Steele’s research, according to the memo, “formed an essential part” of the warrant application. But it’s unclear how much or what information Steele collected made it into the application, or how much has been corroborated.
Republicans say a judge should have known that “political actors” were involved in allegations that led the Justice Department to believe Page might be an agent of a foreign power — an accusation he has consistently denied.

Markets Right Now: Dow drops 1,500, erasing gain for 2018

NEW YORK (AP) — The latest on developments in financial markets (All times local):
3:08 p.m.
The Dow Jones industrial average plunged as much as 1,500 points, erasing its gain for the year, as the market extends a slump that began Friday.
The Dow’s point loss would be its biggest of all time, though in percentage terms, its 5.6 percent decline wasn’t as big as its worst drop during the financial crisis.
The slide Monday brought the Dow back below 24,000 points.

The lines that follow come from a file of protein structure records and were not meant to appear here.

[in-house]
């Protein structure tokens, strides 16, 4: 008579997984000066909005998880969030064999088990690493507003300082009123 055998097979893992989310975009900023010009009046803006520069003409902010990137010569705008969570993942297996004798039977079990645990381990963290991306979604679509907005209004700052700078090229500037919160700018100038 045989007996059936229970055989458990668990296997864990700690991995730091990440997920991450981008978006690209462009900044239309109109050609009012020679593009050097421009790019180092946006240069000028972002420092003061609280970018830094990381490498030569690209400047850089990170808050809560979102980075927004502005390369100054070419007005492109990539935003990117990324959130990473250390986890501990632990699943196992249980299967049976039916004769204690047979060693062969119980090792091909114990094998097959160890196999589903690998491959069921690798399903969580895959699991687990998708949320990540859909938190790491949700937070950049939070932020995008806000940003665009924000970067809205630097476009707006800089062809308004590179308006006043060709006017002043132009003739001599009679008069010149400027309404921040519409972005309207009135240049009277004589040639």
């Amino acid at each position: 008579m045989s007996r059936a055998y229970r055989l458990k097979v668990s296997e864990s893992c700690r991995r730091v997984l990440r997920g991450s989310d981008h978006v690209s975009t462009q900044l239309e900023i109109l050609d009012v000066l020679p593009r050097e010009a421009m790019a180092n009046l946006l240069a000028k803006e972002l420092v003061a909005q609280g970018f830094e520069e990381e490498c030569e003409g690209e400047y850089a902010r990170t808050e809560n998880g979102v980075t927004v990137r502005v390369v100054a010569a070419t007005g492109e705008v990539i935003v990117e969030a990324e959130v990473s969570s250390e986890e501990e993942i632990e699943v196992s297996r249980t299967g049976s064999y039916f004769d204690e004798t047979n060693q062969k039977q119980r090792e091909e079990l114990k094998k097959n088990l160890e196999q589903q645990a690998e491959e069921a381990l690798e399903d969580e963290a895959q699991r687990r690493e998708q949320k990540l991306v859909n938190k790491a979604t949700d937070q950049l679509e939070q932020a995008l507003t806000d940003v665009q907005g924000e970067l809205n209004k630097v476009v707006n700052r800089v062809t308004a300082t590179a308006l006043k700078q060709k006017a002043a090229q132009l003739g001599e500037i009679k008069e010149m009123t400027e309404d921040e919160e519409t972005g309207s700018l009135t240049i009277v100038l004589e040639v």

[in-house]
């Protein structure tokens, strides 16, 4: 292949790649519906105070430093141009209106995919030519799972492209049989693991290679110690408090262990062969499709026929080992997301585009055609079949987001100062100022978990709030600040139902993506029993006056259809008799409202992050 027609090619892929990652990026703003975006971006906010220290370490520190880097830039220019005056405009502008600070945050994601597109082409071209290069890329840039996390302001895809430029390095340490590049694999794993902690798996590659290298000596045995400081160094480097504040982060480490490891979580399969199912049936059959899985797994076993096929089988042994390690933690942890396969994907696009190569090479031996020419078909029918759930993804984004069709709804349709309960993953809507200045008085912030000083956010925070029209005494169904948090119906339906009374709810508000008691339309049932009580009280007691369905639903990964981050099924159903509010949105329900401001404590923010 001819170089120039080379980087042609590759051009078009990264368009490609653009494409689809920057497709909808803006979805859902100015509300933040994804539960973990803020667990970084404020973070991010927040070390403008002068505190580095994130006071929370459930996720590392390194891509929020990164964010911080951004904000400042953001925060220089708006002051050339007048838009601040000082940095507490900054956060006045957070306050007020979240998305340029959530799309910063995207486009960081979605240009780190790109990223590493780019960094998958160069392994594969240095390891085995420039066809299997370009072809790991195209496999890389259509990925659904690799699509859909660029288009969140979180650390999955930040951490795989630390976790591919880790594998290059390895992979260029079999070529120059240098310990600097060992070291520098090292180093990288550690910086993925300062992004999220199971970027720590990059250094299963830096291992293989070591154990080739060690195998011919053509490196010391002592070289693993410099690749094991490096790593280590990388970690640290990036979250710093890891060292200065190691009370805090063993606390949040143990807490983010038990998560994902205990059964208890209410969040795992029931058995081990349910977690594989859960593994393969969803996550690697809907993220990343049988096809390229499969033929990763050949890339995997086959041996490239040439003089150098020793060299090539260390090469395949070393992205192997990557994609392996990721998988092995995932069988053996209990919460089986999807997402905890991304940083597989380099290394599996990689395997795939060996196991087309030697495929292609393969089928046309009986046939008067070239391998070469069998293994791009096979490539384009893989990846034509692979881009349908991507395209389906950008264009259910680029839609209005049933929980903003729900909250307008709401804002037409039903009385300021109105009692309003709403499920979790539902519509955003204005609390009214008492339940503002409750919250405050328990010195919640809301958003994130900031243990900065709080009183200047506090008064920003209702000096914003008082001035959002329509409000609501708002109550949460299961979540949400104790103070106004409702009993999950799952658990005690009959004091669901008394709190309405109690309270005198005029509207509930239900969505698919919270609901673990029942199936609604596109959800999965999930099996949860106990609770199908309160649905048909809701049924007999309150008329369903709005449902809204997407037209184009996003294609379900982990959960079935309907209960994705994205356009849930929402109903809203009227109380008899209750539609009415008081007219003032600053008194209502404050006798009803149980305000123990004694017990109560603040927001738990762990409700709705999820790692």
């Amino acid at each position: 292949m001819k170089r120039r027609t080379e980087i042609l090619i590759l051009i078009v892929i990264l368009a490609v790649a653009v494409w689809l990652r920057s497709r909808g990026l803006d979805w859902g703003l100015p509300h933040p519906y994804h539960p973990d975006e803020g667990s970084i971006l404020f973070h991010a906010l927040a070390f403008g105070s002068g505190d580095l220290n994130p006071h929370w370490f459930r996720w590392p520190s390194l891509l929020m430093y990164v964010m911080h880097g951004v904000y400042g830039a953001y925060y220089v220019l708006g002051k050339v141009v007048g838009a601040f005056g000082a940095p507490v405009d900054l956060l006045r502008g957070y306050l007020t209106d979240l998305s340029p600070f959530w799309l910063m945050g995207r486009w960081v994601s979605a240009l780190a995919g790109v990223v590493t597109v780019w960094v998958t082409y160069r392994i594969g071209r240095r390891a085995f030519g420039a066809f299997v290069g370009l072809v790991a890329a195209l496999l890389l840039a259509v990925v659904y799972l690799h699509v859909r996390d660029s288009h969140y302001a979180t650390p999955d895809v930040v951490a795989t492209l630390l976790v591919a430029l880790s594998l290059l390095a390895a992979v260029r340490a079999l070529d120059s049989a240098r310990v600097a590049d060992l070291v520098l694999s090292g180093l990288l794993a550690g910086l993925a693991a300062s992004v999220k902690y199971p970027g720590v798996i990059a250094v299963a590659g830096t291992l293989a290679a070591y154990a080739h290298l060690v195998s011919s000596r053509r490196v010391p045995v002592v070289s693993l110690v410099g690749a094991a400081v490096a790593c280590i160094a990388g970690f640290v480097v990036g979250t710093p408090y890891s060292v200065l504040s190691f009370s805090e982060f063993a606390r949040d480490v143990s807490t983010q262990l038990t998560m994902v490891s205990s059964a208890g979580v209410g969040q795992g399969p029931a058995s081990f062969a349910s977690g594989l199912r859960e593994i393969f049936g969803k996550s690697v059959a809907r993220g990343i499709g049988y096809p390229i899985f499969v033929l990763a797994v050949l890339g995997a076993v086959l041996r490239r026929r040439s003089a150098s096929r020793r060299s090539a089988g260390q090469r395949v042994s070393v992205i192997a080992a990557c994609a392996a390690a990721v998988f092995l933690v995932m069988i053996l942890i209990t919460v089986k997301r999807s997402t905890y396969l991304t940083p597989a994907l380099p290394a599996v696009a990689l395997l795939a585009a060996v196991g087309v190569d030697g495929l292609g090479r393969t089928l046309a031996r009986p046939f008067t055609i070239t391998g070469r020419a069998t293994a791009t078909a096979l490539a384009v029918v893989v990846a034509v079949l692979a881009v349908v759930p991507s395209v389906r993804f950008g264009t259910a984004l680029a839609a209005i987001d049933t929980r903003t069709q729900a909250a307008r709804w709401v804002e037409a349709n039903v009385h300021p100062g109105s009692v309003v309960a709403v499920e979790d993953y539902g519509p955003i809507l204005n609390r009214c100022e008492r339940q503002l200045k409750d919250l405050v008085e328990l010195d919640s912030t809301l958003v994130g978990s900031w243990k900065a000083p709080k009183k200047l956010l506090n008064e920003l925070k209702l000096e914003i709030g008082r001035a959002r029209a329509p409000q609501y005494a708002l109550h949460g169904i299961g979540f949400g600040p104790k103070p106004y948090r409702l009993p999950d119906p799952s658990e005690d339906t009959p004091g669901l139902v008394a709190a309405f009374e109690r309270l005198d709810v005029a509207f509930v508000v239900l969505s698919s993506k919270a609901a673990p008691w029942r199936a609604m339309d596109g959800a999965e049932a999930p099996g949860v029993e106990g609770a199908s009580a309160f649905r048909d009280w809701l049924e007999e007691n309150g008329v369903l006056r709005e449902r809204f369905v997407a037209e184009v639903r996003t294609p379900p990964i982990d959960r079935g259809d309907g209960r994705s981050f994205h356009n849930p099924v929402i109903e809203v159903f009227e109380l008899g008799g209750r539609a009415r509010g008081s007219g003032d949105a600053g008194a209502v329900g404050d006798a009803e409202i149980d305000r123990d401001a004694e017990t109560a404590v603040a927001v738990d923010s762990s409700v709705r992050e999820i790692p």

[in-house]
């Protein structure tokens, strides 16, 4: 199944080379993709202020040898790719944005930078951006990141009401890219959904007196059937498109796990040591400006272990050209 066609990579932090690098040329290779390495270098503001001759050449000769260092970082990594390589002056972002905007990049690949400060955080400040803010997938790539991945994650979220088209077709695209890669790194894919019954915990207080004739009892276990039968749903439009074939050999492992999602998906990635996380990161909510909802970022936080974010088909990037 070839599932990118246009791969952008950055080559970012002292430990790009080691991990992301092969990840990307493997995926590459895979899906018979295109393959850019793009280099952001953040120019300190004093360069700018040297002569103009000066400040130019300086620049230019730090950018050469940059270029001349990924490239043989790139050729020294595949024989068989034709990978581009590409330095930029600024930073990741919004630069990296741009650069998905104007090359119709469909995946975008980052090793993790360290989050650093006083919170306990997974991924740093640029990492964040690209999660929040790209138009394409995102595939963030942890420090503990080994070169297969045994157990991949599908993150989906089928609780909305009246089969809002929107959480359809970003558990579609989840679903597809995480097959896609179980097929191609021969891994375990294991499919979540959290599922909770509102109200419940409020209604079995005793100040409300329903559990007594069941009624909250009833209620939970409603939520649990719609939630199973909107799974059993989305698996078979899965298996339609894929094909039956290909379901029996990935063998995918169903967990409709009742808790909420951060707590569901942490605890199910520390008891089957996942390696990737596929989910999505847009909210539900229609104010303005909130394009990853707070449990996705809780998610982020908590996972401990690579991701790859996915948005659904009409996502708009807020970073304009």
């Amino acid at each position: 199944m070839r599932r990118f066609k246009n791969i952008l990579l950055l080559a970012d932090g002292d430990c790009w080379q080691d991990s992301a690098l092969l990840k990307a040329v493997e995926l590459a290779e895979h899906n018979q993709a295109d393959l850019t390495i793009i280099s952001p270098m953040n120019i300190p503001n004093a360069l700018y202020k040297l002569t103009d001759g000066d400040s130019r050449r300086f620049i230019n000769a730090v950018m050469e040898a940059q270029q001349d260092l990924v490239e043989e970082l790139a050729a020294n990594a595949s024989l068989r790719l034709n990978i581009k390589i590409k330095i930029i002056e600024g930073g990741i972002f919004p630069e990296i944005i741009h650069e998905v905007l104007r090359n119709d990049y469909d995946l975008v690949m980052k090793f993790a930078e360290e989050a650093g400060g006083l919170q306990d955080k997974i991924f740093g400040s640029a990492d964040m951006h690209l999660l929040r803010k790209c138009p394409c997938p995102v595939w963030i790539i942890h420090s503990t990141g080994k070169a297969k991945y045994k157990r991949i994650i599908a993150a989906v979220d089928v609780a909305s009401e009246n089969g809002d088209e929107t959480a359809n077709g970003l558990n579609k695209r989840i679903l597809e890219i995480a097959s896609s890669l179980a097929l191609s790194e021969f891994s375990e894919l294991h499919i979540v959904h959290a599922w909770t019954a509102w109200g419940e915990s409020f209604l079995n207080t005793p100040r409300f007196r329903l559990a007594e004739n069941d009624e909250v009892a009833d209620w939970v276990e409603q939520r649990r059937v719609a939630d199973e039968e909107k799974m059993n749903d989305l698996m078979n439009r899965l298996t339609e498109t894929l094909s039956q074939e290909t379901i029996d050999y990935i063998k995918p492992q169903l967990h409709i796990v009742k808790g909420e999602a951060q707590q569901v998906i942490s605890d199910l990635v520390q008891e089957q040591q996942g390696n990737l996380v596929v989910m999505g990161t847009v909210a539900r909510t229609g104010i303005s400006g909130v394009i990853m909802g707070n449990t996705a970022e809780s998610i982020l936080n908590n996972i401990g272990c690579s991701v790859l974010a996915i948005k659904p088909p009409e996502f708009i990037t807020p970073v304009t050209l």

The market’s slump began on Friday as investors worried that creeping signs of higher inflation and interest rates could derail the market’s record-setting rally.
The Dow skidded as much as 1,500 points, before recovering some of its losses. It was down 872, or 3.4 percent, to 24,651.
The Standard & Poor’s 500 index fell 74 points, or 2.7 percent, to 2,686
___
2:28 p.m.
Stocks are extending their slide on Wall Street, bringing the Dow Jones industrial average down 500 points.
The slide Monday brought the Dow back just below 25,000 points, a level it first crossed a month ago.
The market’s slump began on Friday as investors worried that creeping signs of higher inflation and interest rates could derail the market’s record-setting rally.
Banks are taking some of the biggest losses.
Wells Fargo plunged 8 percent after the Federal Reserve hit the bank with new sanctions over a scandal that involved opening millions of phony consumer accounts.